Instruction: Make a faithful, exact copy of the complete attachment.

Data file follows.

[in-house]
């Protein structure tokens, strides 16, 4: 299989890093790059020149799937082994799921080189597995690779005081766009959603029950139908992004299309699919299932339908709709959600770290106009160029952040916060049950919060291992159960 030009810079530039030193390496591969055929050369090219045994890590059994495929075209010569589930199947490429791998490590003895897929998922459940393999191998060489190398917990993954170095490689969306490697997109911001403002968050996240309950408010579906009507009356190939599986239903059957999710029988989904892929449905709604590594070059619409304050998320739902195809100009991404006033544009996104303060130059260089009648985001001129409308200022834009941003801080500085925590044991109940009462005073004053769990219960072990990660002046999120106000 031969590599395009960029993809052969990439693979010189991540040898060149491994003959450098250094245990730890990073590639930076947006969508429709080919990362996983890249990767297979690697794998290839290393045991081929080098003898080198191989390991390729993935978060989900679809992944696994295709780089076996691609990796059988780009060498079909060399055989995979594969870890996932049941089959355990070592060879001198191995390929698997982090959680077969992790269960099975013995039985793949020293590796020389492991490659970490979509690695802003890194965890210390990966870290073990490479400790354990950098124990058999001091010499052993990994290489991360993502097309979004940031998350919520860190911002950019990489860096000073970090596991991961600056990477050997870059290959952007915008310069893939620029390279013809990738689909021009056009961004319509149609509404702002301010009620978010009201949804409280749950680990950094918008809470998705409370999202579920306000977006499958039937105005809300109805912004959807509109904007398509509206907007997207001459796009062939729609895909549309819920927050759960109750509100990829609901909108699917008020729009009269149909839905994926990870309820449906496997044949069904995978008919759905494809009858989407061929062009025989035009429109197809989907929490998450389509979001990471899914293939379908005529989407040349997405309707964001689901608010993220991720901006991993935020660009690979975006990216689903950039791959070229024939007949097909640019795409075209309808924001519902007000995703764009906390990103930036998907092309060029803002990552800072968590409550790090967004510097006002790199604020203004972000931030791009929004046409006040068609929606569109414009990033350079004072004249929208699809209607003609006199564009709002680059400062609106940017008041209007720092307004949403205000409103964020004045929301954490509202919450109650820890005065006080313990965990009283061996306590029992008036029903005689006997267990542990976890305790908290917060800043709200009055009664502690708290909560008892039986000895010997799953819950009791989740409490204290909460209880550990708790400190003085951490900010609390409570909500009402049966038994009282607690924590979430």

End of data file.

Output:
[in-house]
């Protein structure tokens, strides 16, 4: 299989890093790059020149799937082994799921080189597995690779005081766009959603029950139908992004299309699919299932339908709709959600770290106009160029952040916060049950919060291992159960 030009810079530039030193390496591969055929050369090219045994890590059994495929075209010569589930199947490429791998490590003895897929998922459940393999191998060489190398917990993954170095490689969306490697997109911001403002968050996240309950408010579906009507009356190939599986239903059957999710029988989904892929449905709604590594070059619409304050998320739902195809100009991404006033544009996104303060130059260089009648985001001129409308200022834009941003801080500085925590044991109940009462005073004053769990219960072990990660002046999120106000 031969590599395009960029993809052969990439693979010189991540040898060149491994003959450098250094245990730890990073590639930076947006969508429709080919990362996983890249990767297979690697794998290839290393045991081929080098003898080198191989390991390729993935978060989900679809992944696994295709780089076996691609990796059988780009060498079909060399055989995979594969870890996932049941089959355990070592060879001198191995390929698997982090959680077969992790269960099975013995039985793949020293590796020389492991490659970490979509690695802003890194965890210390990966870290073990490479400790354990950098124990058999001091010499052993990994290489991360993502097309979004940031998350919520860190911002950019990489860096000073970090596991991961600056990477050997870059290959952007915008310069893939620029390279013809990738689909021009056009961004319509149609509404702002301010009620978010009201949804409280749950680990950094918008809470998705409370999202579920306000977006499958039937105005809300109805912004959807509109904007398509509206907007997207001459796009062939729609895909549309819920927050759960109750509100990829609901909108699917008020729009009269149909839905994926990870309820449906496997044949069904995978008919759905494809009858989407061929062009025989035009429109197809989907929490998450389509979001990471899914293939379908005529989407040349997405309707964001689901608010993220991720901006991993935020660009690979975006990216689903950039791959070229024939007949097909640019795409075209309808924001519902007000995703764009906390990103930036998907092309060029803002990552800072968590409550790090967004510097006002790199604020203004972000931030791009929004046409006040068609929606569109414009990033350079004072004249929208699809209607003609006199564009709002680059400062609106940017008041209007720092307004949403205000409103964020004045929301954490509202919450109650820890005065006080313990965990009283061996306590029992008036029903005689006997267990542990976890305790908290917060800043709200009055009664502690708290909560008892039986000895010997799953819950009791989740409490204290909460209880550990708790400190003085951490900010609390409570909500009402049966038994009282607690924590979430």